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Oppenheimer (film), written and directed by Christopher Nolan, Universal Pictures, 2023, 3:09 hrs.

Despite the hype, my expectations for the Oppenheimer movie were low. But even with low expectations, I was disappointed. The official movie trailer was uninspiring and led me to expect rather cheesy special effects—it turns out the trailer showed the best of the not-so-special effects in the movie. It would have been easy enough, for instance, to work with historical footage of the actual Trinity test from July 1945 when depicting the test in the movie. Instead, after a blindingly bright flash—so far so good—the screen fills with images of flames of the sort produced by a chemical fire.

One need not be a physics expert or to have seen video of nuclear tests to know that the blast of a fission bomb looks nothing like being parachuted into a forest fire. Most of the other special effects were just plain weird and overdone; they tended to distract and detract from the film rather than communicate anything intelligible. I saw the IMAX version of the movie, and long before any of the scenes of explosions I wished I’d brought earplugs. Too much of the film just seemed like gratuitous noise and strange, incongruous visuals.

I’ve yet to read American Prometheus (2005), the biography of Oppenheimer on which the movie is supposedly based. I say “supposedly” because it is difficult to imagine a book being as choppy, achronological, and kaleidoscopically confused as the movie. Still, I knew a good bit about Oppenheimer’s life story before watching the film. I knew about his flirtations with communism and long association with communists, his role leading scientists in the Manhattan Project, his subsequent clashes with Edward Teller and others over the making of the hydrogen bomb or “superbomb,” and the later revocation of Oppenheimer’s security clearance, removing him from any influence on future US weapons work or policy. Most of what I knew came from reading Richard Rhodes’ The Making of the Atomic Bomb (1987), and his subsequent Dark Sun: The Making of the Hydrogen Bomb (1996).

But that was years ago. More recently, I got a refresher when reading Jim Baggott’s 2010 book The First War of Physics: The Secret History of the Atom Bomb: 1939–1949. Yet even with the highpoints of Oppenheimer’s story fresh in mind, it wasn’t always easy to follow what was going on in the movie, and one suspects several scenes were confusing or lost entirely on viewers who hadn’t previously read about “Oppie.”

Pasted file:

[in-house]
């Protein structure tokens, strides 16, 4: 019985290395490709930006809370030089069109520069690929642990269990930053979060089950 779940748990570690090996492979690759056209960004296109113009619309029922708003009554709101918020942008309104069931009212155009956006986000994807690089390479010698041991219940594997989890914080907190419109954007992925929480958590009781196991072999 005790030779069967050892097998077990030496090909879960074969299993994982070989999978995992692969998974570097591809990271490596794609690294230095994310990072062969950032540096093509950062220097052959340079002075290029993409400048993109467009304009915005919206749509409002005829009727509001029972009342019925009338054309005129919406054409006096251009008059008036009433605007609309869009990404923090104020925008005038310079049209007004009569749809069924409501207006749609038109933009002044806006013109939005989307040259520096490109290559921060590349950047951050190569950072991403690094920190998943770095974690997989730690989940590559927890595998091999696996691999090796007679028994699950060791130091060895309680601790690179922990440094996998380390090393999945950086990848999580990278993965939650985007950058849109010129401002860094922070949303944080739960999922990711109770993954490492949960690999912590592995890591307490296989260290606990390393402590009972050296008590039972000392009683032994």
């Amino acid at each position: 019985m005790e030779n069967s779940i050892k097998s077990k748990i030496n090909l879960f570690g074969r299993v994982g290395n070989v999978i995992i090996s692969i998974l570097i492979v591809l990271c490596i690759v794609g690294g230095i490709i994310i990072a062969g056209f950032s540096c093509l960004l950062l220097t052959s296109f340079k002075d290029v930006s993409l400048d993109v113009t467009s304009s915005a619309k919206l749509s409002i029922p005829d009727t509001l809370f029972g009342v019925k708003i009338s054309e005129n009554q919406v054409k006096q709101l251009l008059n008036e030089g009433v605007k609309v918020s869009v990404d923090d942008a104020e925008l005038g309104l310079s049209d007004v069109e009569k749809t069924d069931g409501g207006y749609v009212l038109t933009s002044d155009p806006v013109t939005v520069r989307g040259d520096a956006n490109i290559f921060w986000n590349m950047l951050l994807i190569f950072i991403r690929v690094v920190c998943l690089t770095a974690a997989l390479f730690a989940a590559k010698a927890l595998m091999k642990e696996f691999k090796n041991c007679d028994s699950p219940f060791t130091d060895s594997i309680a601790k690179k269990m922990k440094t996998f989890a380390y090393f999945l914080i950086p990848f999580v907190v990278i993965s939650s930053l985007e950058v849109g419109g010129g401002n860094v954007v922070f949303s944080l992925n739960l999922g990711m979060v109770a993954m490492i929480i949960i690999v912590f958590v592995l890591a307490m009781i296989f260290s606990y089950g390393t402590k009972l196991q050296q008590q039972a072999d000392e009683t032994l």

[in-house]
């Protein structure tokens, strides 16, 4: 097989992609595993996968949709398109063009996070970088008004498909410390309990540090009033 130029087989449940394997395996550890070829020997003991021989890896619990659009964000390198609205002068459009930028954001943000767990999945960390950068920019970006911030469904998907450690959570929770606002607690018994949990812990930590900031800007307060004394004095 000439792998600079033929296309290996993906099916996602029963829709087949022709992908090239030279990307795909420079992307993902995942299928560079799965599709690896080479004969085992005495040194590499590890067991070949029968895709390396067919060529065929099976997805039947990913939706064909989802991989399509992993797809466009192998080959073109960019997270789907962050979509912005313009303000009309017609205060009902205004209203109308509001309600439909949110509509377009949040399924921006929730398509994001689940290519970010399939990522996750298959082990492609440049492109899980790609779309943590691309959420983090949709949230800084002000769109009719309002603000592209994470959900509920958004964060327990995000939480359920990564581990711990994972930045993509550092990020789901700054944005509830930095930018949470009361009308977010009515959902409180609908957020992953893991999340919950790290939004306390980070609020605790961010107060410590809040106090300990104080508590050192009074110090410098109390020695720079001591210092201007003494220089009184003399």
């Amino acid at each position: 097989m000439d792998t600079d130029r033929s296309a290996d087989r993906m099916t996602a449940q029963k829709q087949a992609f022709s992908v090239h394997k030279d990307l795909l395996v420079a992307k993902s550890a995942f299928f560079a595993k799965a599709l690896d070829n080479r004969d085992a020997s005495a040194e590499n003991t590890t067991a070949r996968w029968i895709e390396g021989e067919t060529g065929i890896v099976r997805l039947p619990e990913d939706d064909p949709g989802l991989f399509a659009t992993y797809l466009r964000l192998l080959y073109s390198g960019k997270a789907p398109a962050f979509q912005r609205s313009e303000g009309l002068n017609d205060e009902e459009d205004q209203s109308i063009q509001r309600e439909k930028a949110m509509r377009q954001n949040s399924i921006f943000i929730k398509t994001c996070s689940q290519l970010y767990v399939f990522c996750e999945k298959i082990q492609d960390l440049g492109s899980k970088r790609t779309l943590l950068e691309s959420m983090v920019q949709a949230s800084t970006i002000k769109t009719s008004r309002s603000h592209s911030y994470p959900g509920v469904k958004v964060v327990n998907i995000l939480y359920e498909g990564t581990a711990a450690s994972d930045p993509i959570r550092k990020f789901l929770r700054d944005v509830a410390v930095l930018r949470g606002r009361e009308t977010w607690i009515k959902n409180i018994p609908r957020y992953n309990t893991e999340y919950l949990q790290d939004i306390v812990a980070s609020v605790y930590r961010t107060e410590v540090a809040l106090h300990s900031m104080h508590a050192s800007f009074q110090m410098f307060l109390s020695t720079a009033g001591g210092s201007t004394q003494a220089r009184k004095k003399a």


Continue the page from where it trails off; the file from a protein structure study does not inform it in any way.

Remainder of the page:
Notwithstanding those critiques, the movie wasn’t without merit. Nolan clearly got the history of the Manhattan Project mostly right, and the military and senior policymakers were portrayed seriously and relatively fairly, without the all-too-common Hollywood disparagement of high-ranking officials. The acting was quite good, especially the dramatic scenes toward the end of the film, bouncing back and forth between the fates of Oppenheimer (played by Cillian Murphy) and Lewis Strauss (Robert Downey Jr.), who once headed the Atomic Energy Commission when Oppenheimer was one of its leading scientific advisors. The actor Matt Damon reportedly put on 30 pounds to bulk up for his role as Major General Leslie Groves, the hard-charging director of the Manhattan Project, but remained about 50 pounds shy of a convincing physique to match the general’s. Damon’s character came across as gruff but loyal to Oppenheimer, and even likable—a softer image than most descriptions of Groves.

I wasn’t very familiar with Strauss and had to do some homework after the movie. The movie’s treatment of Strauss hews closely to Esquire’s version of the man.1 That image of Strauss is rather darker and more conspiratorial than other biographical sketches.2 A more recent piece in Esquire suggests that Downey knew quite a bit about Strauss and challenged film director Christopher Nolan’s revisionist, negative portrayal.3 Again, the drama and acting toward the end of the movie are first rate, even if Nolan’s license with the facts seems suspect.

At bottom, the movie is a jumble—a complicated story told poorly, more impressionistic cinematographic stunts than intelligible storytelling. It jarringly jumps back and forth across decades, sometimes in black-and-white, sometimes in color. The only constancy is Oppenheimer’s complex character and his moral trepidations over nuclear weapons—themes that could certainly have been better explored much more coherently and in under three hours. Given the hype, positive reviews, and box office success, the movie will almost certainly win awards. Just be careful about buying what the movie is purportedly selling—the true story of Robert J. Oppenheimer, finally being told, at long last.

Without a coherent narrative or storyline, it’s difficult to refute or point out factual flaws in the movie. By hiding its message in an impressionistic, full-on sensory assault, the movie conveys feelings about Oppenheimer, nuclear weapons, and Strauss while remaining mostly immune to critical analysis. Viewers are likely to emerge from Oppenheimer somewhat shellshocked and with a feeling of now knowing some things that have a questionable basis in historical fact. And, while distracted by the sound and fury of the film, they’ll have been unknowingly force-fed messages deserving of more careful consideration than the movie allows. For me, Oppenheimer bombed, but it wasn’t “the bomb.”

Mark A. Bucknam, PhD

1 Laura Martin, “What’s The Real Story Of Lewis Strauss in ‘Oppenheimer’?,” Esquire, July 21, 2023,

2 See, for example, Spencer Howard, “Lewis Strauss and Robert Oppenheimer,” Hoover Heads (blog), National Archives, July 24, 2023,; and Erik Gregersen, “Lewis Strauss,” Britannica, last updated July 21, 2023,

3 Josh Rosenberg, “Oppenheimer Reconsiders Lewis Strauss's Role In History,” Esquire, July 26, 2023,

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